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We’ve all heard the jokes about airline food, but have you ever wondered why most everyone in the world hates it so much?

Hosted by: Michael Aranda
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So what's the deal with airline food, anyway? I mean, it's bad, it's bland, and a lot of the time they still make you pay extra for it. But it's not necessarily the airline's fault that the food doesn't taste good. Turns out it's actually your fault.

Well, to be more specific, it's your taste buds' fault. See, how your taste buds perceive the flavor of food is influenced by a few major factors including humidity, air pressure, your sense of smell, and, weirdly enough, your hearing. And when you're flying in an airplane, all of these factors change by quite a bit.

Comfortable humidity levels for humans are in the 40 to 70 percent range, but airline cabins are pretty dry. The humidity level can drop to 20 percent or even lower. That's drier than some deserts. 

And, of course, the air pressure on an airplane is much lower than when you're standing on the ground. The cabins are pressurized (otherwise you'd have a very hard time breathing), but the pressure during a typical plane ride is about the same as standing on top of a 2500 meter mountain. This combination of dryness and low pressure usually leads to xerostomia, less formally known as "cotton mouth." 

A dry mouth has less saliva in it, which can lower your taste buds' sensitivity by about 30 percent, making it harder to taste anything, especially sweet and salty foods. And it's not just your mouth that dries out, your nose does too, making it harder to sniff out odors. And smell can be  a huge component of flavor! So, not being able to taste much is hard enough, but when you add in the impact on the ability to smell your food on an airplane, well it's hard out there for an airline chef.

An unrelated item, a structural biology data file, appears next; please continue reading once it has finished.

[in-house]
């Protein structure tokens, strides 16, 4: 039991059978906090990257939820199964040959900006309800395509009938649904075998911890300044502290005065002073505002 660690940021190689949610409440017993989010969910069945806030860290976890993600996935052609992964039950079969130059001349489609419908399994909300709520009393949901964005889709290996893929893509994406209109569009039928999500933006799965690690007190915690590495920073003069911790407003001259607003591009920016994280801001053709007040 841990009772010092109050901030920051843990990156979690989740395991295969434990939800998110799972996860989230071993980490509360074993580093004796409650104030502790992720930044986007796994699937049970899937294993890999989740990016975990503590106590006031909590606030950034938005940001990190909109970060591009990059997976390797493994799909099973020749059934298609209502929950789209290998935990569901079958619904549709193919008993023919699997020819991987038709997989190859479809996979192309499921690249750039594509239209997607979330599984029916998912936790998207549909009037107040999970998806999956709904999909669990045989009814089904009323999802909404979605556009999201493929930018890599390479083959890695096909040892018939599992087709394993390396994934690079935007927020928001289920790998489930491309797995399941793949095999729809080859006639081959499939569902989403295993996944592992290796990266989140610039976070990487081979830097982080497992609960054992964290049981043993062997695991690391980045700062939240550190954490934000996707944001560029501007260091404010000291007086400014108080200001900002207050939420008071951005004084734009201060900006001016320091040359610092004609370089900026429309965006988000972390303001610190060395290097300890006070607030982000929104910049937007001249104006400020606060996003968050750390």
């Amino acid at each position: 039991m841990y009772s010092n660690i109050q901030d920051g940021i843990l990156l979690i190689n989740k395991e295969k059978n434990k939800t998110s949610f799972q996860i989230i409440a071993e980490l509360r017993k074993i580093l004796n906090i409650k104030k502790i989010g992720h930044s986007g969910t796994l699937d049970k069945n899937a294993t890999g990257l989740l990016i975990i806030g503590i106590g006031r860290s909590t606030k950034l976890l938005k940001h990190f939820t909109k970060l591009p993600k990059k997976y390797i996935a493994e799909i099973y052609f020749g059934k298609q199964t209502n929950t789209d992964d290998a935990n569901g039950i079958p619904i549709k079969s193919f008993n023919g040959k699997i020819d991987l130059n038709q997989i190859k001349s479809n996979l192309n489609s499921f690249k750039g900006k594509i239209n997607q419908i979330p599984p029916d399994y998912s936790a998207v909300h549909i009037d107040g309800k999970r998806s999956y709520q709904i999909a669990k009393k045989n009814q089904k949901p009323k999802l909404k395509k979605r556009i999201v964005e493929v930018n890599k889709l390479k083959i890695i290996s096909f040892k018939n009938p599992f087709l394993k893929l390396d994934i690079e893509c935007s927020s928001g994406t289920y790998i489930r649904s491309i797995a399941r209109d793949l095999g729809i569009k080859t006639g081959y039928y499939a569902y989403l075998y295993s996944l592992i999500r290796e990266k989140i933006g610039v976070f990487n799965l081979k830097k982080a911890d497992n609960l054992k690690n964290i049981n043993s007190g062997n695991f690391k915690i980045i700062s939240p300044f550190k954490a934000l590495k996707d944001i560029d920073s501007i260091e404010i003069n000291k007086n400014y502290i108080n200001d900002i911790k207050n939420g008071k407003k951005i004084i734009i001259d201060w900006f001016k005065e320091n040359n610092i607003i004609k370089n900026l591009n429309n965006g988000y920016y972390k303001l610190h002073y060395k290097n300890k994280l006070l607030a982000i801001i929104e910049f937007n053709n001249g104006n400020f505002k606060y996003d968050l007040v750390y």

Finally, and also kinda strangely, sounds can have a lot to do with taste. Some studies have found that people who eat in noisy environments rate their food as less salty and less sweet than people who eat in complete silence. Scientists aren't totally sure how noise changes the way things taste, but it might have something to do with how a nerve called the chorda tympani reacts to certain sounds. It runs from the taste buds at the front of your tongue to your middle ear. So a constantly humming jet engine, not to mention crying babies, chatty neighbors, and rattling drink carts, might also make plane food taste more bland.

However, not all flavors get affected in the same way. Sweet and salty foods don't pop as much in the sky, but researchers have found that other flavors taste basically the same and, in some cases, even stronger than they do on solid ground. Tomato juice, for example, is an in-flight favorite. Lots of people who aren't a fan of the red stuff on the ground, describing it as earthy and musty, have no problem ordering it in the air, where they say it tastes cooler and fruitier. That's led some scientists to think that, in noisy environments, the umami, or savory taste, is actually enhanced. Tomatoes are rich in umami, so that's why tomato juice and Bloody Marys might taste better to you in the air than on the ground.

So the next time you're offered one of those food trays, it might be worth asking for a nice, fresh glass of tomato juice to help wash it down.

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